I think THE PEOPLE OF THE AX was published as adult sf, but it reads YA-ish to me. Arne (a boy) and Frey (a girl) are tribal teenagers who have just been initiated as Human Beings, in a ceremony where they gain a limited power of empathy. Because of this, their people may count coup on other tribes and squabble within their own, but they don't kill each other. But another race of people, the crom, may be killed at will, for they have no empathy and thus, to Arne's people, no souls.

But when Arne discovers a crom with an iron club-- a weapon no crom should have the knowledge to make-- he and Frey are sent on a quest to find out what happened. And then a lot of cool, cleverly thought-out, and surprising stuff happens. This is quite a good book, and one which is actually thought-provoking rather than merely preachy. But good luck finding a copy-- I've only ever seen one.
I had originally planned to write about these novels in the same entry merely because I read them in quick succession, and also because they're both utterly obscure novels by writers who are better-known for other books, so most likely no one but me has read them. But as I began to write, I realized that they do have some interesting parallels and anti-parallels.

John Christopher is best known for the TRIPODS trilogy, an effectively terse YA series in which three-legged aliens have taken over the world and mind-controlled most of the inhabitants, and only a handful of guerillas (including our boy protagonist) can fight back. I liked those as a kid, but was frustrated by the lack of female characters who did anything but look pretty.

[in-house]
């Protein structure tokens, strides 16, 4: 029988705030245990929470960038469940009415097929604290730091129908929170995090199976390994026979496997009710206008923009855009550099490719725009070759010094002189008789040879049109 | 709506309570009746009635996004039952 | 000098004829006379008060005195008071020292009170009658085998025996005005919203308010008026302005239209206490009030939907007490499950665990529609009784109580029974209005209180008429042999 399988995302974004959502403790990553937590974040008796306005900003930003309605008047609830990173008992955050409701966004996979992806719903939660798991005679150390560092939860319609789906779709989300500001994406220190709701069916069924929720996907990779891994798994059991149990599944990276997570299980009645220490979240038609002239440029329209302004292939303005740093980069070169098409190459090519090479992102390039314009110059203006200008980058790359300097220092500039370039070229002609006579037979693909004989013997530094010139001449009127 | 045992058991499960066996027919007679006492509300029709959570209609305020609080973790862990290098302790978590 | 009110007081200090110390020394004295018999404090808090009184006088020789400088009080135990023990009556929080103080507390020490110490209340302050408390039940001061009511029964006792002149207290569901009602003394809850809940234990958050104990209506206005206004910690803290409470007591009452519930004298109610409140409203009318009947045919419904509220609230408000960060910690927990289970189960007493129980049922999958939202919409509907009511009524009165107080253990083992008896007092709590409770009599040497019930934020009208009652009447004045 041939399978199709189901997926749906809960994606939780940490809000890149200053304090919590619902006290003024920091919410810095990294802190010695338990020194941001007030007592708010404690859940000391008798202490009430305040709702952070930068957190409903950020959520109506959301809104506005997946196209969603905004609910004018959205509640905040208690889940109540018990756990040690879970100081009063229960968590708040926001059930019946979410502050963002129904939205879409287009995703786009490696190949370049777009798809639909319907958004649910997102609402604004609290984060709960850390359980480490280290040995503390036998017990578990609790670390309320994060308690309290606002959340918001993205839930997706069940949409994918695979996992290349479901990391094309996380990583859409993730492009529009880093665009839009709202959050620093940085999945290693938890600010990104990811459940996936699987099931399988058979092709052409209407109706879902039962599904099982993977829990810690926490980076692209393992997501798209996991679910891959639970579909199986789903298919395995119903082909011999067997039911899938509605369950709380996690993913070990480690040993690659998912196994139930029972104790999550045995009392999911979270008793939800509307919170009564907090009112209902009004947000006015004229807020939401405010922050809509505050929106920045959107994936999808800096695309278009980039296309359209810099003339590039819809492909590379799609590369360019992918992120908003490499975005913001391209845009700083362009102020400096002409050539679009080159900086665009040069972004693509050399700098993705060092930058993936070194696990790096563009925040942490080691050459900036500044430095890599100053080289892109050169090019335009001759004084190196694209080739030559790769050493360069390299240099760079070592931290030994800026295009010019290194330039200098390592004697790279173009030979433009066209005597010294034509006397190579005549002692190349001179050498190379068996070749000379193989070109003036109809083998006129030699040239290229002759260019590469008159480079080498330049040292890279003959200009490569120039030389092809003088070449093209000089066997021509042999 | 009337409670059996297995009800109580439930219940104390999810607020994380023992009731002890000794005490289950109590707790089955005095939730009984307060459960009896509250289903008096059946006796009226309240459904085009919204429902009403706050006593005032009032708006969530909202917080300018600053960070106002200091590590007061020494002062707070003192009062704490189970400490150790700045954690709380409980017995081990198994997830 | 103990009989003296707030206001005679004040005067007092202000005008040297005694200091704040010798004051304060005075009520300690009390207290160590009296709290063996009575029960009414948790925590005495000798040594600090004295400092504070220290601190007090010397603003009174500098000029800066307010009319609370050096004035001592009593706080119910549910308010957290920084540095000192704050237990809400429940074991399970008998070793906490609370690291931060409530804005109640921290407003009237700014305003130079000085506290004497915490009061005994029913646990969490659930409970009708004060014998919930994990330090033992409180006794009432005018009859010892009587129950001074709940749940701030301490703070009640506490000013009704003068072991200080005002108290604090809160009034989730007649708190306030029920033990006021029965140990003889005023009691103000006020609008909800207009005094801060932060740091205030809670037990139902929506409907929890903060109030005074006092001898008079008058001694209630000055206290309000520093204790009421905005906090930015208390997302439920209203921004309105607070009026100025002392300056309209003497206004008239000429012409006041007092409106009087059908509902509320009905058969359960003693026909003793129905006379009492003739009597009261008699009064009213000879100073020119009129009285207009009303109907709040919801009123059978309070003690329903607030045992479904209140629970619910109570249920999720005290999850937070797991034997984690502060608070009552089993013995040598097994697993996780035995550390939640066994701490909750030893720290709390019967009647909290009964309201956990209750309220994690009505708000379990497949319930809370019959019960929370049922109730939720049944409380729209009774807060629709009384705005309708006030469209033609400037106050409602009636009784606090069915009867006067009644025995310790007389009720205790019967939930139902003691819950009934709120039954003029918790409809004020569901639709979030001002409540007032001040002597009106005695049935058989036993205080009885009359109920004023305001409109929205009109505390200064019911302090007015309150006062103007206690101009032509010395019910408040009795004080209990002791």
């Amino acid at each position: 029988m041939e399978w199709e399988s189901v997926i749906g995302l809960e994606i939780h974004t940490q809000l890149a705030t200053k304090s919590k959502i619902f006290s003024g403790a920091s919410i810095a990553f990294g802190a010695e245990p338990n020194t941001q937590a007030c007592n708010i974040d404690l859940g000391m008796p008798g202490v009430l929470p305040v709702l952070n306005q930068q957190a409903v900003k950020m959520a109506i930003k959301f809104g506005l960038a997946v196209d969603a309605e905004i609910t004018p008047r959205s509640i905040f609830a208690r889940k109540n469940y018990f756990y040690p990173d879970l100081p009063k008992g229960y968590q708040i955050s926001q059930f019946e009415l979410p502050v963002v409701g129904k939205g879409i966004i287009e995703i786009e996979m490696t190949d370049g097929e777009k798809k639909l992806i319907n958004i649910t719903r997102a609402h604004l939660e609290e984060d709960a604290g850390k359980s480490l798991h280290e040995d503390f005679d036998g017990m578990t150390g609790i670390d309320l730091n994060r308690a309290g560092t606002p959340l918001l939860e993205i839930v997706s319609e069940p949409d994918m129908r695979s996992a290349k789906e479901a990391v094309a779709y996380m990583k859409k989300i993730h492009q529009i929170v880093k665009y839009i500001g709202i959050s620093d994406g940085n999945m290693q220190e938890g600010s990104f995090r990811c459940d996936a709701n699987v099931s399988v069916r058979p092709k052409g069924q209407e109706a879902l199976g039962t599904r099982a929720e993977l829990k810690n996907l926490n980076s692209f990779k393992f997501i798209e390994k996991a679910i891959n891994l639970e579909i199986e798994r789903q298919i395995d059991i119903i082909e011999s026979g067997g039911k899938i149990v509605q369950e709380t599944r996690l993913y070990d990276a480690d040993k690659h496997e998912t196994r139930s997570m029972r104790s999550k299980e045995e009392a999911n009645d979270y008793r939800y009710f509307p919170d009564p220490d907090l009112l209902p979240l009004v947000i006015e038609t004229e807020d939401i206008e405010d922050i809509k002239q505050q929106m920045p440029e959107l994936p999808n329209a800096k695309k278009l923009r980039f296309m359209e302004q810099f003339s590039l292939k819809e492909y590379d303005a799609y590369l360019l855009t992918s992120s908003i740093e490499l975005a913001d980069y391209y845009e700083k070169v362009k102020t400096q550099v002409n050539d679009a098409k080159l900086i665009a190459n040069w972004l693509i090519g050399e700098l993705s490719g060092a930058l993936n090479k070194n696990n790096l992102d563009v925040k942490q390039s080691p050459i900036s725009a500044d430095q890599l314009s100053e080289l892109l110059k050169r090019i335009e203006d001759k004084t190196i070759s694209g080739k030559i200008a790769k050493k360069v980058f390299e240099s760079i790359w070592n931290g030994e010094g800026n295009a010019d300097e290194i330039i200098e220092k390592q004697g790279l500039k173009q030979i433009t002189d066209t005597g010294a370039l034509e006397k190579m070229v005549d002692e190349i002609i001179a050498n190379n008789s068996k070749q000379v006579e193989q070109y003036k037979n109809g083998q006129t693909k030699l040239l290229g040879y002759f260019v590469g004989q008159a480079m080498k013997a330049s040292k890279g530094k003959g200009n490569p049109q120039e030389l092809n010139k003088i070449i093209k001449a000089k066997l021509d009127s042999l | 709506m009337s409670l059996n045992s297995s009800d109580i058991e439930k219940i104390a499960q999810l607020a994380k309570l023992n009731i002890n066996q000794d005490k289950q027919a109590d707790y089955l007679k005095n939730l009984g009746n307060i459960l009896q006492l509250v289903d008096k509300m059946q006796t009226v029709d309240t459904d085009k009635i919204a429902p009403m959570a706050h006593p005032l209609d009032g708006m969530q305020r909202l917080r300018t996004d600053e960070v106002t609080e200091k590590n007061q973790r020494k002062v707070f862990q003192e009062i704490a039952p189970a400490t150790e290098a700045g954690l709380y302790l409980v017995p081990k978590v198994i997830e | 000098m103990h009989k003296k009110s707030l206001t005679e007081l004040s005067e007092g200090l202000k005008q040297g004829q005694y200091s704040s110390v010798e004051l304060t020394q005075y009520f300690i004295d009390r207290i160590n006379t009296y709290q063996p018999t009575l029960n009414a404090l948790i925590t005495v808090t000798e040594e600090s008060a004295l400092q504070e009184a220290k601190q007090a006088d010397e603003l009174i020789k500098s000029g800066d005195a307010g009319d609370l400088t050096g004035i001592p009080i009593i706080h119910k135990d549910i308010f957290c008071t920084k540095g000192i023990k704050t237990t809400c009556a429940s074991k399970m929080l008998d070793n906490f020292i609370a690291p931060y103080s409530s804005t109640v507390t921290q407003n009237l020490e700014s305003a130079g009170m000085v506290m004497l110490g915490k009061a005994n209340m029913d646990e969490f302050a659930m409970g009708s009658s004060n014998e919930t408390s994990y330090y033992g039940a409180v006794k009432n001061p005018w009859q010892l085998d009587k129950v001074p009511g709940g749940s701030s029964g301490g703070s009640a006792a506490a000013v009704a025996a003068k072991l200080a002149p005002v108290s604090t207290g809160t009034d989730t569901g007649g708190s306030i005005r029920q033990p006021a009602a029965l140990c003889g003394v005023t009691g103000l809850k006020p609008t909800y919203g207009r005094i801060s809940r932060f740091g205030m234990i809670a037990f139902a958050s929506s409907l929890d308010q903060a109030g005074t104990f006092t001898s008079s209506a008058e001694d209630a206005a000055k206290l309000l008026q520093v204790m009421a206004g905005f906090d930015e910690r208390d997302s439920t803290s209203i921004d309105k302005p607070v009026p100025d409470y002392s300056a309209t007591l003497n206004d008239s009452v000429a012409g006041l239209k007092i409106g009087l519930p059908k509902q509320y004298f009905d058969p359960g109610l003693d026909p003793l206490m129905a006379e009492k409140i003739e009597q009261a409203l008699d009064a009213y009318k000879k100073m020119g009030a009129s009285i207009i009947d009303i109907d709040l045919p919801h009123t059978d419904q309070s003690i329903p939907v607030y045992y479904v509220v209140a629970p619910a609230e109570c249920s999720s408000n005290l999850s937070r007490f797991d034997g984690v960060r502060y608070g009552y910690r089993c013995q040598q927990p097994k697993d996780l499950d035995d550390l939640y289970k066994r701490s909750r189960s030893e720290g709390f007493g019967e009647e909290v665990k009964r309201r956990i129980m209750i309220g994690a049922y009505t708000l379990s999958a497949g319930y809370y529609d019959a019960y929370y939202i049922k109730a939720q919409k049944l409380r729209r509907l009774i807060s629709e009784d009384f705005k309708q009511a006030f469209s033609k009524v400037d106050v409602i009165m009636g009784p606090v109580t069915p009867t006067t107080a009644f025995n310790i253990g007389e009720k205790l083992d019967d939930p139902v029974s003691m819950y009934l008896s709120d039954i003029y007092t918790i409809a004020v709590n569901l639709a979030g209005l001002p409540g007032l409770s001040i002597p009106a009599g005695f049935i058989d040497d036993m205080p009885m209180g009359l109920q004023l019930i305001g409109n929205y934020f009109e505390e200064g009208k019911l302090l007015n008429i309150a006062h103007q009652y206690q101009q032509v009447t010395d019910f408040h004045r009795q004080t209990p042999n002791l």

(In a lapse from his generally thoughtful portrayal of the aliens, he has them take strong boys as slaves and beautiful girls as museum exhibits. Why would giant green tentacled three-legged aliens think _any_ kind of girl is pretty, let alone have the same standards of human beauty that humans do?)

His other post-disaster YA trilogy, THE SWORD OF THE SPIRITS, is memorably grim, and also has no women who do anything but look pretty.

SWEENEY'S ISLAND could also be considered a post-disaster novel, but it's really in the "people stranded on an island" genre. There are two ways that story goes: either it's JONATHAN CRUSOE and they build things, or it's LORD OF THE FLIES and they kill things. If the latter, they generally begin by setting up a fascistic social order headed by a strong man who crushes intelligent but physically weak members of the society, and end by worshipping some creepy pagan god they make up right before launching into a sexualized, ritualistic, cannibalistic killing orgy. I'm not sure why making up a god is so commonly seen as the last step before people make a complete reversion to savagery, but so it goes.